Saturday, August 29, 2015

Are You a Racist?

I've seen this clip posted on social media three times as an example of unfair journalism.

If you don't have the time or the inclination to watch it, lemmie give you a quick precis:

In 1996, there was a rally in California protesting Prop187, which made it harder for undocumented workers to use public services.  In the video, two supporters of 187 are interviewed, one injured by the protesters.  A Latina interviewer asks the man if he's okay, then starts the interview.
Reporter: Are you a racist?
White Guy: Why is it that people who stand up for America and want to protect our own borders, why are we always being backed up with the racist thing?
It's a pretty good answer, but then he goes off the rails.
White Guy: I'm standing here with a black man.  How can I be a racist?
You read that right.  He goes full on "I have a black friend."  The aforementioned black friend then jumps in with all the calm eloquence of a rabid yak dancing in an active volcano.
Black Friend: That's a dumb question to ask.  You ask that so you can put it on your program to make him look like a racist.  Why don't you ask me if I'm racist?  Because I'm black.  Right? You're a racist for asking him that question.  You're only doing it because he's white, and that's what you're going to show on your report tonight.  You shouldn't play that kind of game.  That's a dumb question.
Yeah, yelling at a reporter makes you look less like a racist than just answering the question.  He eventually makes a point.
Black Friend: You're in America, taking advantages of all America has to offer, and your only comment is "Are you a racist?"  That doesn't make any sense.
Let's ignore the falsehood there, and move on to his final comment, which I call the "coup de jackass."
Black Friend: Are you here legally?
Niiiice.  A little surprised he didn't ask her to make him a taco or test to see how wet her back is.

Anyway, there are things about this video I'd like to point out.

"Are you a racist?" is what reporters call a softball question.
The scene from "The Insider" where the terrorist doesn't get mad at Mike Wallace for this question.
You should be able to answer "Are you a racist?" as easily as "Have you ever killed anyone?" or "Do you love your mother?"  If you can't, if you've never thought about it, maybe you are.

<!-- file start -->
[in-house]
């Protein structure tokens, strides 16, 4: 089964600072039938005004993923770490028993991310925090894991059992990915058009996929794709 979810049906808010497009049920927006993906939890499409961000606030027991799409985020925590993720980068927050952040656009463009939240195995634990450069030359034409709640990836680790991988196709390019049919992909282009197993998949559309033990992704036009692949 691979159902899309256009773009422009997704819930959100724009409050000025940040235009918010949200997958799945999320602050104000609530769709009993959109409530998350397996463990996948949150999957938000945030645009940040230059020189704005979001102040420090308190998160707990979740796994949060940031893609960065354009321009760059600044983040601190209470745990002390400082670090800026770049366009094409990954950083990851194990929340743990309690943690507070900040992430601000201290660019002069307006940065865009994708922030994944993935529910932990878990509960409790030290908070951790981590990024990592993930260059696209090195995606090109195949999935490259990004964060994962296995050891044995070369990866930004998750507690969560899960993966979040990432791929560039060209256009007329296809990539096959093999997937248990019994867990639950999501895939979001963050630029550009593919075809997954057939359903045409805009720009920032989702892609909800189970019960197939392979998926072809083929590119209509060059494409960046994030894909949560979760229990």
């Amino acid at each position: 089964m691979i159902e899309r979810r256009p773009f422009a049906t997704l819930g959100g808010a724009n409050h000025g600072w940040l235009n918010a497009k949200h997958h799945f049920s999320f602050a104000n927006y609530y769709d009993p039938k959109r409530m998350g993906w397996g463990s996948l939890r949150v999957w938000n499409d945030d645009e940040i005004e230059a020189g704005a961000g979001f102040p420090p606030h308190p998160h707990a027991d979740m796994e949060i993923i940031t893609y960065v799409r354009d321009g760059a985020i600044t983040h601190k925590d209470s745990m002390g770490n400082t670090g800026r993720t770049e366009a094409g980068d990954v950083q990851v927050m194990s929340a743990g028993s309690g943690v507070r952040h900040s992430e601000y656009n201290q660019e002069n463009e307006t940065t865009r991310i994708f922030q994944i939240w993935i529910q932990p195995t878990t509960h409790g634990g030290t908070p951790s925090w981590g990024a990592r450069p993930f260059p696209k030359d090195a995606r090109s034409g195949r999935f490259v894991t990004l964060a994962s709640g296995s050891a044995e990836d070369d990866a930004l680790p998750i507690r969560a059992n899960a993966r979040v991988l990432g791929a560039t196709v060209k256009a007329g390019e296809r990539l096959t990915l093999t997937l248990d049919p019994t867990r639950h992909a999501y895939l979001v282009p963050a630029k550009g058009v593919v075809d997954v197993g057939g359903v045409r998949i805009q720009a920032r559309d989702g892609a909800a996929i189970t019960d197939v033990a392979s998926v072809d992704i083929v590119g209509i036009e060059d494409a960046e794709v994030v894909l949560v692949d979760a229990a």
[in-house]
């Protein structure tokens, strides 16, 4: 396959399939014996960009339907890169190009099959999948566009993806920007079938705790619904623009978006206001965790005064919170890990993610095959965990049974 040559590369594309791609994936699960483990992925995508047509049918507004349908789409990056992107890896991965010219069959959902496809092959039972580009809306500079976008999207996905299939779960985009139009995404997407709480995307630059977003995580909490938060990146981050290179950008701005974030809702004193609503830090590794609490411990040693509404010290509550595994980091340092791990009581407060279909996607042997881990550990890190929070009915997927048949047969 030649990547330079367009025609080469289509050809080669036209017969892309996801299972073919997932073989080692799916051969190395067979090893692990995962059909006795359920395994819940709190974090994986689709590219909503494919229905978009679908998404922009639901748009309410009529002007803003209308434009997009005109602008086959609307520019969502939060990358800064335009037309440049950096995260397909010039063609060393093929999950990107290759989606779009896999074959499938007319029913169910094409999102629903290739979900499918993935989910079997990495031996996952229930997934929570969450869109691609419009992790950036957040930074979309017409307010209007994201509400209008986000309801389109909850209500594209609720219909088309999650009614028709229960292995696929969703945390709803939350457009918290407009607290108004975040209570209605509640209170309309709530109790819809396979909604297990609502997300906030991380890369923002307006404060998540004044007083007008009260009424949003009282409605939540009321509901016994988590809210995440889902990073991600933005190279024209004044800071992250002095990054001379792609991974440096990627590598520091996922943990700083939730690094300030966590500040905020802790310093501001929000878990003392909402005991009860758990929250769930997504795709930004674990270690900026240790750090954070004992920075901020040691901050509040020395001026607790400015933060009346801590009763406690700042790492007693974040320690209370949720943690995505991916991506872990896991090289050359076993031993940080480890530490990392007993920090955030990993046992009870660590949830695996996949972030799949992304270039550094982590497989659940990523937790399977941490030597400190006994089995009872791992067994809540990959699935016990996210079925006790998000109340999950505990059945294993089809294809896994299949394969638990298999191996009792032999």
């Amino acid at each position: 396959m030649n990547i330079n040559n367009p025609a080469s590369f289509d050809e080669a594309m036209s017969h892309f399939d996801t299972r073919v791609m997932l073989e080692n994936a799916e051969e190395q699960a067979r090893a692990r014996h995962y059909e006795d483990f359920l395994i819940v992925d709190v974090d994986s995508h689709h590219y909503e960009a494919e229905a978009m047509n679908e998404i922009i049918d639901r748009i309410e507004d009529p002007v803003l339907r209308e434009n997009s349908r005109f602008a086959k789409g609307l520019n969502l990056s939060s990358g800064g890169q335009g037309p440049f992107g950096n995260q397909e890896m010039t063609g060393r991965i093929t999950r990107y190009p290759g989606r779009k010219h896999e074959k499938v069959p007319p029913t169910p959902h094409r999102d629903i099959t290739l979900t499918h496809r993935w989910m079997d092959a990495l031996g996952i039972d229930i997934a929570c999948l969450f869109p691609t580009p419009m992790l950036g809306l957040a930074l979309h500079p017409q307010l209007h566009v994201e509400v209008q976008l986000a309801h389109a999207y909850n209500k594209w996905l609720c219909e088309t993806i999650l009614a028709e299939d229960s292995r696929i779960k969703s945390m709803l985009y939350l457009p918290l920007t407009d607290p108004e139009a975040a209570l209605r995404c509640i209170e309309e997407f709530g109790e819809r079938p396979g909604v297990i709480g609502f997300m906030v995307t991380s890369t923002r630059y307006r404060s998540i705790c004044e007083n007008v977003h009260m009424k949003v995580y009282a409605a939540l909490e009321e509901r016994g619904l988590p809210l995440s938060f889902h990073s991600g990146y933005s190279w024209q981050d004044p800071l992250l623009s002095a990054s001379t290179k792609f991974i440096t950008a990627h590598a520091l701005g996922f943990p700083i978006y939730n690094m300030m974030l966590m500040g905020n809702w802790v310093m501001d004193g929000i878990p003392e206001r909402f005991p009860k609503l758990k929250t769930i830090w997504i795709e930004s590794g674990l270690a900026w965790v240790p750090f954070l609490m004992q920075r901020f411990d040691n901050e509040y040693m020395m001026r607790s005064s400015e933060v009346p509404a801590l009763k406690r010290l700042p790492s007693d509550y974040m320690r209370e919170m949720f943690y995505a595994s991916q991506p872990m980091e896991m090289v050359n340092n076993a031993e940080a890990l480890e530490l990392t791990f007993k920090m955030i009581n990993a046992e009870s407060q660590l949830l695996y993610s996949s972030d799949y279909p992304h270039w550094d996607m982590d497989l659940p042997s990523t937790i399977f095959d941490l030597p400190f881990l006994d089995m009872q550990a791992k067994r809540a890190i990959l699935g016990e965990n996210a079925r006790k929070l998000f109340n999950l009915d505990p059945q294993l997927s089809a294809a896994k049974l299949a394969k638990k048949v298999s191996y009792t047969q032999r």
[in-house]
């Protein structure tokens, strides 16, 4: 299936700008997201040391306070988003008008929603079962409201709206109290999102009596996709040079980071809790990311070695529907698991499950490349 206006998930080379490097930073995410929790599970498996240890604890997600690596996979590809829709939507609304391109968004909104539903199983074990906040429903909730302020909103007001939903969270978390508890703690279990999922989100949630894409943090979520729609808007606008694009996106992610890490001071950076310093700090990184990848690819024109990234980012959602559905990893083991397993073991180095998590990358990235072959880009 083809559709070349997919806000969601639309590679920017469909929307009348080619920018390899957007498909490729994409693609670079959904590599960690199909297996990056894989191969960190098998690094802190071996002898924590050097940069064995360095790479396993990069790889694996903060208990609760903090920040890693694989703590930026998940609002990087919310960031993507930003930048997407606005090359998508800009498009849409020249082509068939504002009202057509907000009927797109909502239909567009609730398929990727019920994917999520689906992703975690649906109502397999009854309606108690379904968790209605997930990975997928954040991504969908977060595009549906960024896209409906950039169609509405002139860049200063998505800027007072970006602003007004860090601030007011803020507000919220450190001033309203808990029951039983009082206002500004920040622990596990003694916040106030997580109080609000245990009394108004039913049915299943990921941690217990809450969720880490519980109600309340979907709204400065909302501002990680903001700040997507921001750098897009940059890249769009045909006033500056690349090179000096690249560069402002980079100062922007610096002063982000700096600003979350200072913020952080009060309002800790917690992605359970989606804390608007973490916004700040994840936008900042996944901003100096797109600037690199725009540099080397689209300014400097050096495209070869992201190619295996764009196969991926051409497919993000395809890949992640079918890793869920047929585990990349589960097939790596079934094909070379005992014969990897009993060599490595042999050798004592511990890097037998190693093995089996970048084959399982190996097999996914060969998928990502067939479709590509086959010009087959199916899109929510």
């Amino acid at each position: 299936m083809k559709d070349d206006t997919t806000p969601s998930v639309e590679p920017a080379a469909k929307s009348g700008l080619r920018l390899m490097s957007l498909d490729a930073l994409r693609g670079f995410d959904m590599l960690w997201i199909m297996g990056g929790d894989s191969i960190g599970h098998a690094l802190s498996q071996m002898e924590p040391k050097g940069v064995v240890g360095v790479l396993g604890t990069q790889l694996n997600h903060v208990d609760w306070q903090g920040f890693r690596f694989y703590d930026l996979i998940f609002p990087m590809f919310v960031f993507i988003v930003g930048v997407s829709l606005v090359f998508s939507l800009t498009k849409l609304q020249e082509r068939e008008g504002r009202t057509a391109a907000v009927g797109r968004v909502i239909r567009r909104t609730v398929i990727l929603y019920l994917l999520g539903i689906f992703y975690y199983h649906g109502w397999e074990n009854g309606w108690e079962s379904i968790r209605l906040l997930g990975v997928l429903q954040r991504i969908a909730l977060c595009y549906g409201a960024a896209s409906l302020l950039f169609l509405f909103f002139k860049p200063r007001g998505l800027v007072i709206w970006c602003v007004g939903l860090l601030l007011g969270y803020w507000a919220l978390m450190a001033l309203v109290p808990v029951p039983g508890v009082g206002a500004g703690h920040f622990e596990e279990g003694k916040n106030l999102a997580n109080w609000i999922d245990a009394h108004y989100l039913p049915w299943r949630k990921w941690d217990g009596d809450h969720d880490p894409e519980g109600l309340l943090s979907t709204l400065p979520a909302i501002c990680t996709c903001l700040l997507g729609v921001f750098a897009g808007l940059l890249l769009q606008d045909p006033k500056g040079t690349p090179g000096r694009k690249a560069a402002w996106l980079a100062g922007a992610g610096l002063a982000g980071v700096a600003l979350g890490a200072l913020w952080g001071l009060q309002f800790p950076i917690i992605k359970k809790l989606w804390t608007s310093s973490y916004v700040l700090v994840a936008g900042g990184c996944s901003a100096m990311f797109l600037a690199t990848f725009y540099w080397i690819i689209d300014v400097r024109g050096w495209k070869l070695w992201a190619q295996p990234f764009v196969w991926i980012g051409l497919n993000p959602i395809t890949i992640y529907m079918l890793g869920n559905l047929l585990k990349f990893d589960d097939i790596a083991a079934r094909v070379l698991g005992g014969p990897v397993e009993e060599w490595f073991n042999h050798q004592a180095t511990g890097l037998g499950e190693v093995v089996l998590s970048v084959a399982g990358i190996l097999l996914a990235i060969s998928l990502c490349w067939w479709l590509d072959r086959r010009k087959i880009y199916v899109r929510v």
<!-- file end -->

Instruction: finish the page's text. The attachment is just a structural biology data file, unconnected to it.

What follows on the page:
In any case, a question is just a question.  You can answer it calmly, deflect, refuse to answer, or totally lose your shit.  Guess what these guys chose.

The best interviewers give you enough rope for you to hang yourself.  This reporter nods as he ties a noose around his neck and dives off a cliff.

Marketers call this a missed opportunity.
Everyone wants to believe their opponents are stupid and evil.  The reporter was asking for those who saw this man and his friends as enemies.  Instead of showing them he was a caring, thoughtful opponent, he reinforced their views by freaking out.

He gave them the evil stupidity they expected.

Are you a racist?

Asking someone if they're a racist is a challenge.

It means, show us your reasons for attacking a minority group.  Show us you've examined your own motives.  Show us why we should trust you.  Convince us you're not a bigot.

Are we racist?
Here's the short answer.
Humans tend to form groups and alienate the other groups.  We're normal, so they're different.  We're good, so they're evil.  We're wealthy, so they're lazy.  We've got the majority in congress, so we have the right to make rules that oppress others.

It's impossible to completely resist that pull, but if you don't try, if you don't constantly re-examine your motives and attitudes, you're a racist.

Or a homophobe.

Or a misogynist.

Or whatever.

Am I a racist?
I posted this joke last week.
Omfg. Guy at next table: "My wife told me to get rid of anything I haven't used in a year and doesn't give me joy. So I divorced her."
There was no guy at the next table, but I was afraid I'd be (rightfully) condemned for reducing women to their sexual function.  Still, it was funny.  Bigotry is always funny to the bigot.

Afterwards, I wrote a piece about the reaction people from the sixties would have to our society.  I figured they'd react with bigotry, so I wrote the bigotry into it.

Yes, it's funny.

No, I won't post it.


I'm going to keep working on it.  Throwing it out would be too easy.  Posting it as is with a caveat would be too easy.  Working on it makes me confront my own bigotry.

I grew up in a time where movies used beating homosexuals and wives as comic relief.  I grew up in a time when minorities were portrayed as criminals.  I grew up in a time when rape was a punchline.

I'm always swimming against the bigotry of my past.  Sometimes I make progress.  Sometimes I fall behind.

Are you a racist?

That's a softball question.  The answer is "I try not to be."

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